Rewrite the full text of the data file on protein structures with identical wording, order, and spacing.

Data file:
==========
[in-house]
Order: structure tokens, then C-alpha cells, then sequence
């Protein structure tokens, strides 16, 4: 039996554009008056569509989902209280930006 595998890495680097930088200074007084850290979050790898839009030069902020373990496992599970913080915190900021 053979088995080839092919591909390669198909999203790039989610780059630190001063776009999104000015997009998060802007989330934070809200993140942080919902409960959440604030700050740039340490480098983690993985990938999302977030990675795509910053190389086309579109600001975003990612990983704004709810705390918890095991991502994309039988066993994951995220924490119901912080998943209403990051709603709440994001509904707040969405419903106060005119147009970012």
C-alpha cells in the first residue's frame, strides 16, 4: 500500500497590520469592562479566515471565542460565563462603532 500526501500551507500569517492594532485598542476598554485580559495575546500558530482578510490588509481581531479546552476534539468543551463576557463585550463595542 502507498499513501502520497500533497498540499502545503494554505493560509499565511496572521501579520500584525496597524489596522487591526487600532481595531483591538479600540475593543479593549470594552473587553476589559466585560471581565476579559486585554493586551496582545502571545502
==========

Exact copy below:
[in-house]
Order: structure tokens, then C-alpha cells, then sequence
């Protein structure tokens, strides 16, 4: 039996554009008056569509989902209280930006 595998890495680097930088200074007084850290979050790898839009030069902020373990496992599970913080915190900021 053979088995080839092919591909390669198909999203790039989610780059630190001063776009999104000015997009998060802007989330934070809200993140942080919902409960959440604030700050740039340490480098983690993985990938999302977030990675795509910053190389086309579109600001975003990612990983704004709810705390918890095991991502994309039988066993994951995220924490119901912080998943209403990051709603709440994001509904707040969405419903106060005119147009970012």
C-alpha cells in the first residue's frame, strides 16, 4: 500500500497590520469592562479566515471565542460565563462603532 500526501500551507500569517492594532485598542476598554485580559495575546500558530482578510490588509481581531479546552476534539468543551463576557463585550463595542 502507498499513501502520497500533497498540499502545503494554505493560509499565511496572521501579520500584525496597524489596522487591526487600532481595531483591538479600540475593543479593549470594552473587553476589559466585560471581565476579559486585554493586551496582545502571545502